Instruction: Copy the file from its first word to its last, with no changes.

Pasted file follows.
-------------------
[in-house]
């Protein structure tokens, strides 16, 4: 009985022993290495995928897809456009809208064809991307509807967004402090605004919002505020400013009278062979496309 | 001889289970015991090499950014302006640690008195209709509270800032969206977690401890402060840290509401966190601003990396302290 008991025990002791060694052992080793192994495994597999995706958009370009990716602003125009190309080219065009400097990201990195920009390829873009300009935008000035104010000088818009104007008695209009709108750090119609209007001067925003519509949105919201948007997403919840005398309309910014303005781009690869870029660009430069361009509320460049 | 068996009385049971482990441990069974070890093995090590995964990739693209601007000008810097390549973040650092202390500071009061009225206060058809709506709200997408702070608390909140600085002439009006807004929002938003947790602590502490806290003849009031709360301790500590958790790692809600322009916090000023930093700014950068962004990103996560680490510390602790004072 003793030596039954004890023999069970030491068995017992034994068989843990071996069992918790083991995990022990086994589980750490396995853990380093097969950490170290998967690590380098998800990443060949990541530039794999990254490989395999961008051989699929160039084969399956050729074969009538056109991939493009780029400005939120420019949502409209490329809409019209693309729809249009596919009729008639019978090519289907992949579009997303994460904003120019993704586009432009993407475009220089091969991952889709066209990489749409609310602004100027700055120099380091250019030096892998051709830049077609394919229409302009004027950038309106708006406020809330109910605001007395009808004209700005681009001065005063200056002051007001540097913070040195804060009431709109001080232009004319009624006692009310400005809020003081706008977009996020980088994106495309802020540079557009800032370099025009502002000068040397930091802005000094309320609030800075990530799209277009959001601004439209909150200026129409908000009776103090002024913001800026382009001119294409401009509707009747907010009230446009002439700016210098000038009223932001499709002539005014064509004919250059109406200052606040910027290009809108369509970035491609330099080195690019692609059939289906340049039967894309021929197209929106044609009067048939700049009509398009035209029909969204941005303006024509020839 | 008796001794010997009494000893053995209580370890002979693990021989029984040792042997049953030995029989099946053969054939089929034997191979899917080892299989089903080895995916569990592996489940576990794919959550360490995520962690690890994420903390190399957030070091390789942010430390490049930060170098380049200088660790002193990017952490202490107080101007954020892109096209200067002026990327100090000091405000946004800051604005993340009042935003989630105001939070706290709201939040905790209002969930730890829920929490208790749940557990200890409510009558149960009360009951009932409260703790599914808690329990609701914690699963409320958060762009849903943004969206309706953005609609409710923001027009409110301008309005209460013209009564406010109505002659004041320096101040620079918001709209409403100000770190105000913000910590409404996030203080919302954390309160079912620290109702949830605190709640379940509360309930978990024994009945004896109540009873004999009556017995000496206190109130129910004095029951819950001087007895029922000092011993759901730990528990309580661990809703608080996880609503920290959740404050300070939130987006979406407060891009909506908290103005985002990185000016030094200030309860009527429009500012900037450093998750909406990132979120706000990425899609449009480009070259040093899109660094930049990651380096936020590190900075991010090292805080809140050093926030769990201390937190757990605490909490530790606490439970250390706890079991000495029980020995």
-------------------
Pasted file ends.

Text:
[in-house]
């Protein structure tokens, strides 16, 4: 009985022993290495995928897809456009809208064809991307509807967004402090605004919002505020400013009278062979496309 | 001889289970015991090499950014302006640690008195209709509270800032969206977690401890402060840290509401966190601003990396302290 008991025990002791060694052992080793192994495994597999995706958009370009990716602003125009190309080219065009400097990201990195920009390829873009300009935008000035104010000088818009104007008695209009709108750090119609209007001067925003519509949105919201948007997403919840005398309309910014303005781009690869870029660009430069361009509320460049 | 068996009385049971482990441990069974070890093995090590995964990739693209601007000008810097390549973040650092202390500071009061009225206060058809709506709200997408702070608390909140600085002439009006807004929002938003947790602590502490806290003849009031709360301790500590958790790692809600322009916090000023930093700014950068962004990103996560680490510390602790004072 003793030596039954004890023999069970030491068995017992034994068989843990071996069992918790083991995990022990086994589980750490396995853990380093097969950490170290998967690590380098998800990443060949990541530039794999990254490989395999961008051989699929160039084969399956050729074969009538056109991939493009780029400005939120420019949502409209490329809409019209693309729809249009596919009729008639019978090519289907992949579009997303994460904003120019993704586009432009993407475009220089091969991952889709066209990489749409609310602004100027700055120099380091250019030096892998051709830049077609394919229409302009004027950038309106708006406020809330109910605001007395009808004209700005681009001065005063200056002051007001540097913070040195804060009431709109001080232009004319009624006692009310400005809020003081706008977009996020980088994106495309802020540079557009800032370099025009502002000068040397930091802005000094309320609030800075990530799209277009959001601004439209909150200026129409908000009776103090002024913001800026382009001119294409401009509707009747907010009230446009002439700016210098000038009223932001499709002539005014064509004919250059109406200052606040910027290009809108369509970035491609330099080195690019692609059939289906340049039967894309021929197209929106044609009067048939700049009509398009035209029909969204941005303006024509020839 | 008796001794010997009494000893053995209580370890002979693990021989029984040792042997049953030995029989099946053969054939089929034997191979899917080892299989089903080895995916569990592996489940576990794919959550360490995520962690690890994420903390190399957030070091390789942010430390490049930060170098380049200088660790002193990017952490202490107080101007954020892109096209200067002026990327100090000091405000946004800051604005993340009042935003989630105001939070706290709201939040905790209002969930730890829920929490208790749940557990200890409510009558149960009360009951009932409260703790599914808690329990609701914690699963409320958060762009849903943004969206309706953005609609409710923001027009409110301008309005209460013209009564406010109505002659004041320096101040620079918001709209409403100000770190105000913000910590409404996030203080919302954390309160079912620290109702949830605190709640379940509360309930978990024994009945004896109540009873004999009556017995000496206190109130129910004095029951819950001087007895029922000092011993759901730990528990309580661990809703608080996880609503920290959740404050300070939130987006979406407060891009909506908290103005985002990185000016030094200030309860009527429009500012900037450093998750909406990132979120706000990425899609449009480009070259040093899109660094930049990651380096936020590190900075991010090292805080809140050093926030769990201390937190757990605490909490530790606490439970250390706890079991000495029980020995």